Welcome to the incredible,

beautiful and frequently

unsettling world of

Hellingly Mental Asylum.



In 1894, East Sussex County Council undertook an exercise to ascertain various suitable sites with a view to building a new Lunatic asylum to expand upon outdated and insufficient facilities at Haywards Heath.


The village of Hellingly was chosen as a suitable location due to its idyllic location surrounded on all sides by rolling Sussex Countryside. At this time, it was common practise to site such places so that they afforded commanding views over pleasant landscapes, because they had a therapeutic quality that was deemed highly beneficial and would speed up recovery.


The renowned architect George Thomas Hine was appointed to design the building as he was a leading authority on the layout and construction of such buildings. The building was designed not just as an asylum, but as a whole self-contained community and had everything necessary to achieve this on a huge scale. Construction commenced in 1897.


The site, which forms part of Park Farm is located to the north-east of Lower Horsebridge near Hailsham, a short distance from Hellingly village and railway station. The site slopes to the south and the northern side is bordered by very pretty woodland. A minor road was re-routed away from the site to maintain security, seclusion and privacy.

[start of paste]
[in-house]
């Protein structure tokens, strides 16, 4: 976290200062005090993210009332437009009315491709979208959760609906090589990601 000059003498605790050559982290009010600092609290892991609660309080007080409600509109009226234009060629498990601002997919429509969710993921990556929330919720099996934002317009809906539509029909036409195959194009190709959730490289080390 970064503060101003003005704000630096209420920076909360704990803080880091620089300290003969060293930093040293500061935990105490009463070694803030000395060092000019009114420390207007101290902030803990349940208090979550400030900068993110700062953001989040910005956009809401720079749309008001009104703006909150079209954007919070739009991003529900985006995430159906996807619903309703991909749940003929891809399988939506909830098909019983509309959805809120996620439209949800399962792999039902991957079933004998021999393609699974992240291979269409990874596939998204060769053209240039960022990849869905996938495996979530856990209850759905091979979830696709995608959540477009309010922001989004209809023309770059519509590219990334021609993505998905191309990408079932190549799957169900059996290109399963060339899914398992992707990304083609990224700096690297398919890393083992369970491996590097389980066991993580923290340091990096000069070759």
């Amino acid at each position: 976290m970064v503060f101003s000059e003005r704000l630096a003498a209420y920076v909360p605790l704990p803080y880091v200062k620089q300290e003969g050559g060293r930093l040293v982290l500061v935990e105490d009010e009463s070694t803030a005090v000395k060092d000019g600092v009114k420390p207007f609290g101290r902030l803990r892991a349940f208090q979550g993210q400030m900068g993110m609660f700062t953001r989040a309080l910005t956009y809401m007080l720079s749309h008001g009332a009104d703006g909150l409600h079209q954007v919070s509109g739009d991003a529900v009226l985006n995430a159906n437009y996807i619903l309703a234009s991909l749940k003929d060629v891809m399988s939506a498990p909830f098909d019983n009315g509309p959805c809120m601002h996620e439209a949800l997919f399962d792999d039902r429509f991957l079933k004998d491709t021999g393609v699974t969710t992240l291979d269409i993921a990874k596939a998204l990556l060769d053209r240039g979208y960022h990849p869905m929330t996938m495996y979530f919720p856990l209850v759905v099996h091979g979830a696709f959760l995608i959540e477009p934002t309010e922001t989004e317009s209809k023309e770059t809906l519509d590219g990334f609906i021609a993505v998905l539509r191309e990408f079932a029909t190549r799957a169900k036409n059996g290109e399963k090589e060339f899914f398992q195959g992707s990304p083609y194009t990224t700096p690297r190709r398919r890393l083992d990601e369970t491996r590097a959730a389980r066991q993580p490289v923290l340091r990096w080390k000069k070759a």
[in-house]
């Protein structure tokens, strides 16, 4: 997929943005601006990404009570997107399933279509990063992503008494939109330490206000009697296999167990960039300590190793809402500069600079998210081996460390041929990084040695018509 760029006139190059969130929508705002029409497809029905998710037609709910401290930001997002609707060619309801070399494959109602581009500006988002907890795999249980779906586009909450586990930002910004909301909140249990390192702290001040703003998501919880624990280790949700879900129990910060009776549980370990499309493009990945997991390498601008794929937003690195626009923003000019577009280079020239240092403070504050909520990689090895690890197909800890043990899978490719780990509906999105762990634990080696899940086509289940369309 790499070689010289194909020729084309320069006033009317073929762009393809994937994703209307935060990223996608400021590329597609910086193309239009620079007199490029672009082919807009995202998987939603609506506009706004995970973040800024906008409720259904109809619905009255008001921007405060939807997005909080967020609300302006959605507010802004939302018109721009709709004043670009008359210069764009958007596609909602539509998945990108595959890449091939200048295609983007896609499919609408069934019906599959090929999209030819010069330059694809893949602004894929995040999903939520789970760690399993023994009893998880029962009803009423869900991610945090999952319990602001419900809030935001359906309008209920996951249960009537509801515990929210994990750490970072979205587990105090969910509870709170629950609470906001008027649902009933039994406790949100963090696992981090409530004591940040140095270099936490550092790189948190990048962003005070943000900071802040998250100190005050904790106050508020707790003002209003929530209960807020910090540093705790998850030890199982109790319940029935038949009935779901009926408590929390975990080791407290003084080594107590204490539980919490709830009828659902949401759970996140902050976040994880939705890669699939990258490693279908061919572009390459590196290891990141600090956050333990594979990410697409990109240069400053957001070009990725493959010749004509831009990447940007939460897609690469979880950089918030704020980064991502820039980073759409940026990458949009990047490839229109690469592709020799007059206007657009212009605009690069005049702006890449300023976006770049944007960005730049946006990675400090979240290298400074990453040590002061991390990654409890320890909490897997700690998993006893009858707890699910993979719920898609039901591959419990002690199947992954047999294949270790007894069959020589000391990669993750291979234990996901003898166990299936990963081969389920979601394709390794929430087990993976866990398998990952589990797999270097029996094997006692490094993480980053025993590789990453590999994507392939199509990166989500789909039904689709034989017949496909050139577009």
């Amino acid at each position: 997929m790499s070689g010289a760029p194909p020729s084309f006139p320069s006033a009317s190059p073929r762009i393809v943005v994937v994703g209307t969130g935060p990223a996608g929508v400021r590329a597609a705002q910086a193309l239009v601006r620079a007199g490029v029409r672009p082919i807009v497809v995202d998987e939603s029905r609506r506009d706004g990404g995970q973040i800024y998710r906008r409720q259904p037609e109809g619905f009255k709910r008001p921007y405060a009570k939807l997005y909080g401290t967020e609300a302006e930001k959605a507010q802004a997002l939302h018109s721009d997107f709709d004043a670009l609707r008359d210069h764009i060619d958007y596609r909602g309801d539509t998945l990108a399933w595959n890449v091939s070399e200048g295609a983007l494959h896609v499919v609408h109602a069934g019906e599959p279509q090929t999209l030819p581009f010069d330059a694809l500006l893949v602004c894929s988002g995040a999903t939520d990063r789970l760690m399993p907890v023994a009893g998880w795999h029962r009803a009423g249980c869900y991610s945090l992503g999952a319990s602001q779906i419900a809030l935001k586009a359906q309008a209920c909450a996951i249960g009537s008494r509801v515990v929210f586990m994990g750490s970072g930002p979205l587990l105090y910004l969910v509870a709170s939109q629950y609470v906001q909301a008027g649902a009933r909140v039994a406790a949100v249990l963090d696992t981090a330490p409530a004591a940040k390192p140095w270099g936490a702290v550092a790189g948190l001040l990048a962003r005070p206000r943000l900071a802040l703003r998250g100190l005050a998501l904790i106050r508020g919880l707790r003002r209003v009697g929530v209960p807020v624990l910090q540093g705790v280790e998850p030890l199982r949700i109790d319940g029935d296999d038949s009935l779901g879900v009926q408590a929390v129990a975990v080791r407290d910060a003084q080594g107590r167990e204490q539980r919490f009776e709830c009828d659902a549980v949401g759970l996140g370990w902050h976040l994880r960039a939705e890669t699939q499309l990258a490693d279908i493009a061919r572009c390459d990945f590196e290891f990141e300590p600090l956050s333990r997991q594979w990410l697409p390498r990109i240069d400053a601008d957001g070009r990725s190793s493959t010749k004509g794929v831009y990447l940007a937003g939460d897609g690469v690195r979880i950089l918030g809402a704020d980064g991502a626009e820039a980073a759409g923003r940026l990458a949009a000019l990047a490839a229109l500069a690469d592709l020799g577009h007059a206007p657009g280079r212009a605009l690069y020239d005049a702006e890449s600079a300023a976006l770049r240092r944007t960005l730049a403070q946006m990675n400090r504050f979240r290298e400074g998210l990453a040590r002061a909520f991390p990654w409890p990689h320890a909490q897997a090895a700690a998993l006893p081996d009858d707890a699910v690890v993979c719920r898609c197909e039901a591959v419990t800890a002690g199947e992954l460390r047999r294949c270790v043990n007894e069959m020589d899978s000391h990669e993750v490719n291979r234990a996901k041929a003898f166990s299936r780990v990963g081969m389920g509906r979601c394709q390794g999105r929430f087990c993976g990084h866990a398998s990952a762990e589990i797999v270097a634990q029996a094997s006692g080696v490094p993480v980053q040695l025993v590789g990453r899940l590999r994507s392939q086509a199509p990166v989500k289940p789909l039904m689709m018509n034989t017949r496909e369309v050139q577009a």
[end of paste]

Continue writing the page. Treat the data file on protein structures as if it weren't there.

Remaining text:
The layout of the main asylum buildings is to an “arrowhead” design, characterised by the way the corridors radiate out in a kind of “zig-zag” fashion from the central nucleus. This also handily ensured that there was only one way in and out of any area of the site and meant that the poor and unfortunate inmates where quickly rounded up before they could get a head start!

The main building comprises of the usual core facilities. The administrative block to the north of the site is followed by a large central store, kitchens, the theatre hall and assistant medical officer's residence at the southern-most tip. To the west stands the male wards, workshops, boiler house, water tower and maintenance department as well as a goods shed and engine shed for the hospital tramway. The east side of the main building is mostly female wards, but there is also alaundry, sewing room and a nurse's block. All theses areas were linked by an extensive corridor network.

Hellingly Asylum had its own railway station which was used to bring in visitors, new admissions and supplies to the complex. This service ceased in the 1950's and the nearby Hellingly station is now a privately owned house.

The hospital electric tramway, which ran parallel to the main drive and had provided a passenger service from the railway station: Hellingly was almost unique amongst hospitals in doing so. The tramway was closed in the 1930's except for goods services to the hospital and the passenger car was subsequently used as a sports pavilion. The carriage of goods on the tramway lasted until the hospital was converted from coal-fired power generation to oil  in 1959 and the former engine shed was adapted as a maintenance department store.